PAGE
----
JDK 1.1 Source Code Directory

JDK 1.1 source code directory contains Java source code for JDK 1.1 core classes: "C:\fyicenter\jdk-1.1.8\src".

Here is the list of Java classes of the JDK 1.1 source code:

✍: FYIcenter

java/io/LineNumberInputStream.java

/*
 * @(#)LineNumberInputStream.java	1.14 01/12/10
 *
 * Copyright 2002 Sun Microsystems, Inc. All rights reserved.
 * SUN PROPRIETARY/CONFIDENTIAL. Use is subject to license terms.
 */

package java.io;

/**
 * This class is an input stream filter that provides the added 
 * functionality of keeping track of the current line number. 
 * <p>
 * A line is a sequence of bytes ending with a carriage return 
 * character (<code>'&#92;r'</code>), a newline character 
 * (<code>'&#92;n'</code>), or a carriage return character followed 
 * immediately by a linefeed character. In all three cases, the line 
 * terminating character(s) are returned as a single newline character.
 * <p>
 * The line number begins at <code>0</code>, and is incremented by 
 * <code>1</code> when a <code>read</code> returns a newline character.
 *
 * @author     Arthur van Hoff
 * @version    1.14, 12/10/01
 * @see        java.io.LineNumberReader
 * @since      JDK1.0
 * @deprecated This class incorrectly assumes that bytes adequately represent
 *             characters.  As of JDK&nbsp;1.1, the preferred way to operate on
 *             character streams is via the new character-stream classes, which
 *             include a class for counting line numbers.
 */
public
class LineNumberInputStream extends FilterInputStream {
    int pushBack = -1;
    int lineNumber;
    int markLineNumber;

    /**
     * Constructs a newline number input stream that reads its input 
     * from the specified input stream. 
     *
     * @param      in   the underlying input stream.
     * @since      JDK1.0
     */
    public LineNumberInputStream(InputStream in) {
	super(in);
    }

    /**
     * Reads the next byte of data from this input stream. The value 
     * byte is returned as an <code>int</code> in the range 
     * <code>0</code> to <code>255</code>. If no byte is available 
     * because the end of the stream has been reached, the value 
     * <code>-1</code> is returned. This method blocks until input data 
     * is available, the end of the stream is detected, or an exception 
     * is thrown. 
     * <p>
     * The <code>read</code> method of 
     * <code>LineNumberInputStream</code> calls the <code>read</code>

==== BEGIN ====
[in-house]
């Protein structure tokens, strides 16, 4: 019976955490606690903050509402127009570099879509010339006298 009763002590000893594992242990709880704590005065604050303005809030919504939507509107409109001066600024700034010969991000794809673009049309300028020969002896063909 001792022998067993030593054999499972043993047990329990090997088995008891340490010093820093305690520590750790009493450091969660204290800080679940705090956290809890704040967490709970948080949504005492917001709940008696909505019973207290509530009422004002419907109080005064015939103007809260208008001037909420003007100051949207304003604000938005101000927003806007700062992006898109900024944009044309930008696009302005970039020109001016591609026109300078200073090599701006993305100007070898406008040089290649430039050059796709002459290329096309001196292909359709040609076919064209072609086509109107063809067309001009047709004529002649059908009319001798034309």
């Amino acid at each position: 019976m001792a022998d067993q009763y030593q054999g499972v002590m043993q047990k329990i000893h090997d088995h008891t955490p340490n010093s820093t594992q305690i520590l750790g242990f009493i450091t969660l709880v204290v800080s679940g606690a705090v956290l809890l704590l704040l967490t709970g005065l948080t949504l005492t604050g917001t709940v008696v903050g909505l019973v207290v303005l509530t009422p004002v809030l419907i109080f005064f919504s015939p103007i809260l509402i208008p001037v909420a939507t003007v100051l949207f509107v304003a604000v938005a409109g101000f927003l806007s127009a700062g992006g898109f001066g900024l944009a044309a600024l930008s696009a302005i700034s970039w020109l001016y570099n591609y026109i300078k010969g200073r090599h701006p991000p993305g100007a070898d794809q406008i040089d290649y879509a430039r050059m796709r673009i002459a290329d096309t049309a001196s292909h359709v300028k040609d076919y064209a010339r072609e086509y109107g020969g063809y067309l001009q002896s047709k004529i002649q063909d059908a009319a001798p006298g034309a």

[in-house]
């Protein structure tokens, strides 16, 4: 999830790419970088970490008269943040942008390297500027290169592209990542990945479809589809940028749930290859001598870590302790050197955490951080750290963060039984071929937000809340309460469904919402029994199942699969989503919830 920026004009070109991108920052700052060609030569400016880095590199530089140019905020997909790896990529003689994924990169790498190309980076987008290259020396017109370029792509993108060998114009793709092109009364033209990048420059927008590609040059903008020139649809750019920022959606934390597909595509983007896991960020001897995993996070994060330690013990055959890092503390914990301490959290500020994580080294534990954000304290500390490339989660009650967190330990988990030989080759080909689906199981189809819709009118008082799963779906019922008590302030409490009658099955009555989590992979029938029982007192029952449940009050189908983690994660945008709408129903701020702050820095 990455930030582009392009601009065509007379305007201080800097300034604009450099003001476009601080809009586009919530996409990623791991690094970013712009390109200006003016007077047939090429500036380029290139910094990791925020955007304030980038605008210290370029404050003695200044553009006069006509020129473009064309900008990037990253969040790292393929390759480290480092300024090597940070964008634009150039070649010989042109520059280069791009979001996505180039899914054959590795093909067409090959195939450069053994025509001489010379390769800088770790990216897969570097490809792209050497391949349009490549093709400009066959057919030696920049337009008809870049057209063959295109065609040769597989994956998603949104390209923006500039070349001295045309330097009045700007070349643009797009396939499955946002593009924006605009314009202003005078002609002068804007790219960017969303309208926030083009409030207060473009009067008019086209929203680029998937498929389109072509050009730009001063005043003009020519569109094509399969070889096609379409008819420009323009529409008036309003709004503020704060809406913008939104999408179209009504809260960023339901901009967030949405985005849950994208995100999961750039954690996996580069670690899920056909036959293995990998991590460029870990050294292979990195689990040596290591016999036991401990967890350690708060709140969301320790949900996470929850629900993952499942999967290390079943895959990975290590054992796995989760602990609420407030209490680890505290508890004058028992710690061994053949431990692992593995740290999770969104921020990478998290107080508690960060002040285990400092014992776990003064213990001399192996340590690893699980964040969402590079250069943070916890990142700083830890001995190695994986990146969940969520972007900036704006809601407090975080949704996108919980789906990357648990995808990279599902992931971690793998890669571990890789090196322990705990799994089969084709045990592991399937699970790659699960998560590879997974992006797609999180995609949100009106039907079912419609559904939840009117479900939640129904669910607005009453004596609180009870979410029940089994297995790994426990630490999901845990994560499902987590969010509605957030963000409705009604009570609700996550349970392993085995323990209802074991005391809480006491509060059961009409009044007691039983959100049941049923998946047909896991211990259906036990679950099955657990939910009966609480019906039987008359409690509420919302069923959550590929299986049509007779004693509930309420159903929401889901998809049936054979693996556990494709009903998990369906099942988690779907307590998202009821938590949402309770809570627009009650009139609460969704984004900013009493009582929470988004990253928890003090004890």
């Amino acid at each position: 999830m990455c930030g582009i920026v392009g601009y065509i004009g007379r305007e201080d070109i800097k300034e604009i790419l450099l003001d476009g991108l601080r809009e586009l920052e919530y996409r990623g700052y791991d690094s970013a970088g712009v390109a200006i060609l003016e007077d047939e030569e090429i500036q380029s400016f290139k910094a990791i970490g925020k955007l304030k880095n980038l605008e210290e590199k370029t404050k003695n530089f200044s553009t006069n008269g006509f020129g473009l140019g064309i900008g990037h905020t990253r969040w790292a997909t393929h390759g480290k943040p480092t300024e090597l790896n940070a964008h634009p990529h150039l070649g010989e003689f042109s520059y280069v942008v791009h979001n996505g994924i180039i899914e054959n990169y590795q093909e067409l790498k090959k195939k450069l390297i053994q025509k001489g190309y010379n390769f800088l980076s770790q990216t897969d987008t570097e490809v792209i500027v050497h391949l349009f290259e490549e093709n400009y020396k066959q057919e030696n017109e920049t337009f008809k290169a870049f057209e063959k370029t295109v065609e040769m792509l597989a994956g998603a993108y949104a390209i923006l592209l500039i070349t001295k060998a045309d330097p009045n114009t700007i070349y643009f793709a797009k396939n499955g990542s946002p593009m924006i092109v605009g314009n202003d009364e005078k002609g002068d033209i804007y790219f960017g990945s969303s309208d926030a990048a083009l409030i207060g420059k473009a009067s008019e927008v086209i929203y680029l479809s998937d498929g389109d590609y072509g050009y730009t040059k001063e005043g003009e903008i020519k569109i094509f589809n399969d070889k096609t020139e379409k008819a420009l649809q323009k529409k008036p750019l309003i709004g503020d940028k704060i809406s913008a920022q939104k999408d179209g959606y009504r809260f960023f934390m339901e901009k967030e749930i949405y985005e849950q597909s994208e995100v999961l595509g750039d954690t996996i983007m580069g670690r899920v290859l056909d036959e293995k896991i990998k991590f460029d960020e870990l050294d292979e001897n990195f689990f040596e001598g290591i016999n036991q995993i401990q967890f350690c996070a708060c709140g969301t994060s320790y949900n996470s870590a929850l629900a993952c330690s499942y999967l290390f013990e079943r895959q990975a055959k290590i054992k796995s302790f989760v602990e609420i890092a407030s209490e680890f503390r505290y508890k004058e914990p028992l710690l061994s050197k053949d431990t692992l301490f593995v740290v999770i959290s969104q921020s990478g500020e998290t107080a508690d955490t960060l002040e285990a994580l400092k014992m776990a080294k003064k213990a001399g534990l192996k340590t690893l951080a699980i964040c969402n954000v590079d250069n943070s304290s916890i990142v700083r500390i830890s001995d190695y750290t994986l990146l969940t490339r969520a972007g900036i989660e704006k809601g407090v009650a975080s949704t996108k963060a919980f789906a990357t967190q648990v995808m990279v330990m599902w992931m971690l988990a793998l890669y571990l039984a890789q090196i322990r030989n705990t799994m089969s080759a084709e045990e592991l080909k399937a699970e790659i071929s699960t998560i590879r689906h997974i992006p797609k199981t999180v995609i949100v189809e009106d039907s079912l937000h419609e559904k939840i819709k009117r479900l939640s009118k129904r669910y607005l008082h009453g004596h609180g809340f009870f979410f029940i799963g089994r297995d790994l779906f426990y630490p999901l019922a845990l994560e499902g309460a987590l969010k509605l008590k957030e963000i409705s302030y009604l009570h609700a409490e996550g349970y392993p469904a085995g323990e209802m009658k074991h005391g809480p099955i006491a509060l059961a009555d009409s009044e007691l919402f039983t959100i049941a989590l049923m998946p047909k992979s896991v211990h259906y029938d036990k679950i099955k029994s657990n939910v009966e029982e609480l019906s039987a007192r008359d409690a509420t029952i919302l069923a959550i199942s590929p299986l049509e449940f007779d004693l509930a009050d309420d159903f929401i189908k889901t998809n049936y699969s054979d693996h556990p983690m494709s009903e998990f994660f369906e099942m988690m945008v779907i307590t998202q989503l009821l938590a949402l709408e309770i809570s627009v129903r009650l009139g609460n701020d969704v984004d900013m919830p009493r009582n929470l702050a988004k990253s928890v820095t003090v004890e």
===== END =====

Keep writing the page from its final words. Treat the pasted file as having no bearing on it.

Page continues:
* method of the underlying input stream. It checks for carriage 
     * returns and newline characters in the input, and modifies the 
     * current line number as appropriate. A carriage-return character or 
     * a carriage return followed by a newline character are both 
     * converted into a single newline character. 
     *
     * @return     the next byte of data, or <code>-1</code> if the end of this
     *             stream is reached.
     * @exception  IOException  if an I/O error occurs.
     * @see        java.io.FilterInputStream#in
     * @see        java.io.LineNumberInputStream#getLineNumber()
     * @since      JDK1.0
     */
    public int read() throws IOException {
	int c = pushBack;

	if (c != -1) {
	    pushBack = -1;
	} else {
	    c = in.read();
	}

	switch (c) {
	  case '\r':
	    pushBack = in.read();
	    if (pushBack == '\n') {
		pushBack = -1;
	    }
	  case '\n':
	    lineNumber++;
	    return '\n';
	}
	return c;
    }

    /**
     * Reads up to <code>len</code> bytes of data from this input stream 
     * into an array of bytes. This method blocks until some input is available.
     * <p>
     * The <code>read</code> method of 
     * <code>LineNumberInputStream</code> repeatedly calls the 
     * <code>read</code> method of zero arguments to fill in the byte array.
     *
     * @param      b     the buffer into which the data is read.
     * @param      off   the start offset of the data.
     * @param      len   the maximum number of bytes read.
     * @return     the total number of bytes read into the buffer, or
     *             <code>-1</code> if there is no more data because the end of
     *             this stream has been reached.
     * @exception  IOException  if an I/O error occurs.
     * @see        java.io.LineNumberInputStream#read()
     * @since      JDK1.0
     */
    public int read(byte b[], int off, int len) throws IOException {
	if (len <= 0) {
	    return 0;
	}

	int c = read();
	if (c == -1) {
	    return -1;
	}
	b[off] = (byte)c;

	int i = 1;
	try {
	    for (; i < len ; i++) {
		c = read();
		if (c == -1) {
		    break;
		}